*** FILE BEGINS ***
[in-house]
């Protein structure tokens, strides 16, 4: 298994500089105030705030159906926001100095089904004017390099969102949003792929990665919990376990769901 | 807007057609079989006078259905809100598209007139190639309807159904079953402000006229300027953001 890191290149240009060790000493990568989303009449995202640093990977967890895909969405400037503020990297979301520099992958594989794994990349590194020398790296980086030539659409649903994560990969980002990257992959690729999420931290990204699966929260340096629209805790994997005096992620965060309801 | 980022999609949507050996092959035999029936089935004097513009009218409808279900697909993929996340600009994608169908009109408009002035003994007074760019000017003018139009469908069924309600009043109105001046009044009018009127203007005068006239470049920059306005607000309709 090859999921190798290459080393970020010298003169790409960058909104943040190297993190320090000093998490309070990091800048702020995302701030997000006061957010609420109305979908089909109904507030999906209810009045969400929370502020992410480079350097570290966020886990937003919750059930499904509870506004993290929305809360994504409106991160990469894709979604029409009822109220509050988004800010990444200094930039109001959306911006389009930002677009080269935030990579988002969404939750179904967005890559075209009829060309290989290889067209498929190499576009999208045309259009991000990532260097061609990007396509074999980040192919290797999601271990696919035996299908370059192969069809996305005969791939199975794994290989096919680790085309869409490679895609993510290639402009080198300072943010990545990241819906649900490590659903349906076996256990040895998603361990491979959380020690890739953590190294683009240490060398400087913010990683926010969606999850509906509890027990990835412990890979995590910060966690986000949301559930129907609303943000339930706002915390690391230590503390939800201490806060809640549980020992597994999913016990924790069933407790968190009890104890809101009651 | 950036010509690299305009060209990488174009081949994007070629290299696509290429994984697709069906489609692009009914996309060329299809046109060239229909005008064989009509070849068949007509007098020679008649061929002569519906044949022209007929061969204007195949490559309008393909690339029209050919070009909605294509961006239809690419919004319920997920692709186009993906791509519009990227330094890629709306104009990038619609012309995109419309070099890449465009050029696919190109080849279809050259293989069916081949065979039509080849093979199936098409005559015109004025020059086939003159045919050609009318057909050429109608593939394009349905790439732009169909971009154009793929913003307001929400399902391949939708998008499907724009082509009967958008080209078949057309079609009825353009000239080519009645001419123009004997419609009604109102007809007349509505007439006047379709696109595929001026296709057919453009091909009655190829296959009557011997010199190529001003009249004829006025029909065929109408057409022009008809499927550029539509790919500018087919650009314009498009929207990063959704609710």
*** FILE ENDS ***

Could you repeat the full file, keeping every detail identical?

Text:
[in-house]
């Protein structure tokens, strides 16, 4: 298994500089105030705030159906926001100095089904004017390099969102949003792929990665919990376990769901 | 807007057609079989006078259905809100598209007139190639309807159904079953402000006229300027953001 890191290149240009060790000493990568989303009449995202640093990977967890895909969405400037503020990297979301520099992958594989794994990349590194020398790296980086030539659409649903994560990969980002990257992959690729999420931290990204699966929260340096629209805790994997005096992620965060309801 | 980022999609949507050996092959035999029936089935004097513009009218409808279900697909993929996340600009994608169908009109408009002035003994007074760019000017003018139009469908069924309600009043109105001046009044009018009127203007005068006239470049920059306005607000309709 090859999921190798290459080393970020010298003169790409960058909104943040190297993190320090000093998490309070990091800048702020995302701030997000006061957010609420109305979908089909109904507030999906209810009045969400929370502020992410480079350097570290966020886990937003919750059930499904509870506004993290929305809360994504409106991160990469894709979604029409009822109220509050988004800010990444200094930039109001959306911006389009930002677009080269935030990579988002969404939750179904967005890559075209009829060309290989290889067209498929190499576009999208045309259009991000990532260097061609990007396509074999980040192919290797999601271990696919035996299908370059192969069809996305005969791939199975794994290989096919680790085309869409490679895609993510290639402009080198300072943010990545990241819906649900490590659903349906076996256990040895998603361990491979959380020690890739953590190294683009240490060398400087913010990683926010969606999850509906509890027990990835412990890979995590910060966690986000949301559930129907609303943000339930706002915390690391230590503390939800201490806060809640549980020992597994999913016990924790069933407790968190009890104890809101009651 | 950036010509690299305009060209990488174009081949994007070629290299696509290429994984697709069906489609692009009914996309060329299809046109060239229909005008064989009509070849068949007509007098020679008649061929002569519906044949022209007929061969204007195949490559309008393909690339029209050919070009909605294509961006239809690419919004319920997920692709186009993906791509519009990227330094890629709306104009990038619609012309995109419309070099890449465009050029696919190109080849279809050259293989069916081949065979039509080849093979199936098409005559015109004025020059086939003159045919050609009318057909050429109608593939394009349905790439732009169909971009154009793929913003307001929400399902391949939708998008499907724009082509009967958008080209078949057309079609009825353009000239080519009645001419123009004997419609009604109102007809007349509505007439006047379709696109595929001026296709057919453009091909009655190829296959009557011997010199190529001003009249004829006025029909065929109408057409022009008809499927550029539509790919500018087919650009314009498009929207990063959704609710």